Peak Moving Season: Reminder and Tips

This Peak Moving Season may be harder than last year. We have tips.

All Points has written about Peak Moving Season in the past, but this notice is a warning that we may be just as bad, and in the United States, possibly worse than last Peak Moving Season. This is important for anyone managing corporate relocation.

What is Peak Moving Season?

Peak moving season occurs in the summer, with 80% of all moves in Canada and the United States occurring between May and September. Why is summer the busiest time of year to move? While there are several reasons, the main factor is that kids are off from school.

Ok, so when is the best time to move?

Certainly not the summer. If you absolutely have to move during the peak moving season then the best time to hire movers is going to be at the very beginning or very end of moving season. Scheduling your movers for mid-April or in September after Labor Day is a great way to accomplish this.

What is different about this Peak Moving Season than last year’s?

  • The private retail market has cooled a little with the rise in key interest lending rates, so we are hopeful that some of the retail moving market may die down. Yes, the corporate relocation market competes with the retail COD market.
  • Labour shortages: this is the one that is the X-factor.  We knew about summer labour shortages last year, because government assistance due to the pandemic was still flowing and not everyone wanted to work. However, now after the great resignation and the current difficulty in hiring, the moving industry finds itself in a challenging place when it comes to hiring labour.  In fact, the moving industry has a very tough time hiring labour into a business that is very hard work and does not pay much more (if at all) compared to other physical labour. Who is going to take those positions? Fewer summer staff mean fewer total jobs can be taken because teams are smaller. Fewer drivers mean fewer trucks on the road.
  • In addition, at the end of last summer, moving companies saw drivers leave the industry.  Why? It is hard work and last summer was punishing.  With those skills, it might be more attractive to work for local moving needs  – delivering goods to the back of a Walmart warehouse is more attractive than helping the team lift a piano up a flight of stairs at the age of 50.  Well, this attrition continued and was accelerated by last summer’s challenges. Fewer drivers means fewer trucks on the road, which means reduced capacity.

What are the practical repercussions of a challenging Peak Season?

  • You must give as much advance notice as possible in order to get the dates you want. Preferably 6 weeks.
  • Delivery spread dates tend to increase.  This means that a mover who used to be able to advise you that your goods will arrive within a 3-day window, may now extend that window to 7 days.
  • Days will be longer. Why? Teams tend to be smaller due to the summer worker shortage, and smaller teams mean longer days. Small teams even often make families empathetic to their plights, and they start to pitch in, which later turns into resentment.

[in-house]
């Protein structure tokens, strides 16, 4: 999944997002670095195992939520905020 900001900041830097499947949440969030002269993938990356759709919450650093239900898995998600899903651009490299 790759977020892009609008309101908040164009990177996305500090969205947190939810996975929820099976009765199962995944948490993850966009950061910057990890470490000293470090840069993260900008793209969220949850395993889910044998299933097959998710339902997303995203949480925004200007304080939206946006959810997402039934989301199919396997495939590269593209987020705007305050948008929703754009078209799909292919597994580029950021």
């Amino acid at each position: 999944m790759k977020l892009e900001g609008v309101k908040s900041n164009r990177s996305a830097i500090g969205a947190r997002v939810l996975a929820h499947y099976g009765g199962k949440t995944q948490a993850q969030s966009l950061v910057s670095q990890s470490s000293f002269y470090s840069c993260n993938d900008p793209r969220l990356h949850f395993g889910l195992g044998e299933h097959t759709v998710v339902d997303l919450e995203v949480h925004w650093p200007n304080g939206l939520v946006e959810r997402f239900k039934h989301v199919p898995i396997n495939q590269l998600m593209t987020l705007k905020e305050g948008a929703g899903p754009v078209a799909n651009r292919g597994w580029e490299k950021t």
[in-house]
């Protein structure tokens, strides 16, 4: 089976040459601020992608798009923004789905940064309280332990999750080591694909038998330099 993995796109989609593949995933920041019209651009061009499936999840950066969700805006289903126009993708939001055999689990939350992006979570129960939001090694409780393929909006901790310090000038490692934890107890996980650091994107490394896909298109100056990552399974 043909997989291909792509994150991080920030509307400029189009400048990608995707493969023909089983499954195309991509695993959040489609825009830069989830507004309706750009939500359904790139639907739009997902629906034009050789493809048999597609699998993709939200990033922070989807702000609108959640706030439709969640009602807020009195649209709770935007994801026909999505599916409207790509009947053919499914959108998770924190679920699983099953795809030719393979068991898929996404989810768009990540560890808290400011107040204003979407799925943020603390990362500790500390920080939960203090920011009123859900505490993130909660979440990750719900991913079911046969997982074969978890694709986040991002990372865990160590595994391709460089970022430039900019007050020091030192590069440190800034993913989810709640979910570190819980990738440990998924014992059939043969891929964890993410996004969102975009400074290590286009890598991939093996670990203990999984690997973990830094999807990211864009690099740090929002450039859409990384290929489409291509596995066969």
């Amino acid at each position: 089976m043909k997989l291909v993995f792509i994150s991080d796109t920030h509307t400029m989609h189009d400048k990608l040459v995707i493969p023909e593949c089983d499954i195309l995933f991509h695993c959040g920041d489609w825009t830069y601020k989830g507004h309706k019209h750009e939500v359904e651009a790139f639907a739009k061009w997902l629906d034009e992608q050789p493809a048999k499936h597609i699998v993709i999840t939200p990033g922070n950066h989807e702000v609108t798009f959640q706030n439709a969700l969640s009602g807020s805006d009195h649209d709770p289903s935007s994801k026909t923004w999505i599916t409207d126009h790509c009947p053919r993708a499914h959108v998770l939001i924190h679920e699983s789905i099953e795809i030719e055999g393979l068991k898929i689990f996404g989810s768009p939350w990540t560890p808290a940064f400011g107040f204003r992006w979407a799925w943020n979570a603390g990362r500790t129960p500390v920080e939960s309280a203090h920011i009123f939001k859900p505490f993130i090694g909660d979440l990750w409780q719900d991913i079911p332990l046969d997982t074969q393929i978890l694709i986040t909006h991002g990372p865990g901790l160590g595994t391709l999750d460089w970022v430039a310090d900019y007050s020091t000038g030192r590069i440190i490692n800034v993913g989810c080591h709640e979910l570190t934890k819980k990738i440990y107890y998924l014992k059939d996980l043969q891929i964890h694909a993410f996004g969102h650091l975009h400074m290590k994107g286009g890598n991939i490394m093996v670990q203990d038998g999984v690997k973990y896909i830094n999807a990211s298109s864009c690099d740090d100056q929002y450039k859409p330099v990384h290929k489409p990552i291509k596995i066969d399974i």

• Damage. Why? Teams are inferior. Stories are legendary of movers hiring sub-par workers to fulfill summer needs. This isn’t all movers, but you don’t know what team you will get this summer.  And with smaller teams, corners are cut. 

The United States will be more challenging

There are some unique factors that make the situation in Canada possibly a little better than in the United States, but for sure the United States is facing severe shortages compared to the demand. We are already hearing of blackout periods in the United States, where movers simply will not take any more work.

Tips for Moving in Peak Season

The best approach when moving during the summer is to book your moving help as far in advance as possible, preferably 6 weeks in advance. It’s important to be aware that all dates, even most weekdays, will be in high demand during this time. You’ll find yourself at an advantage if you schedule your movers for the days that are slightly less in demand.

Here are our best tips for moving during peak season to help make your summer move as successful as possible:

A quick note to HR’s:  Get the word out.  Plan that move with as much advance notice as possible.

  • Set expectations. Send alerts.  Most people are understanding when Peak Season is explained to them (it may, on the other hand, make them more anxious), that sufficient notice is required, and delivery spread dates will extend to longer periods.
  • Ask employees to create flexible closing dates.  We are even encouraging employees to call their relocation management company when they are planning real estate closings, to ensure that a mover is available.
  • June, July, and August are the busiest months.
  • The beginning and end of each month has the greatest demand – try to book in the middle of the month.
  • Morning time slots are the most desired and first to get booked up. However, if you have a large move, your mover will want the morning time slot.
  • Schedule at least six weeks in advance.
  • Put your move off until just shortly after Labor Day. It will make a huge difference. The kids may miss a couple of days of school, but your move is statistically more likely to be of better quality.

All Points works proactively and early to discuss all move conditions to allow employees to make the best decision for themselves. Talk to your mover or All Points Relocation Service about this year’s Peak Moving Season.

Relocation expert

Picture of Michael Deane

Michael Deane

Helping companies relocate employees & recruits seamlessly, whether it is domestically, cross-border or globally.

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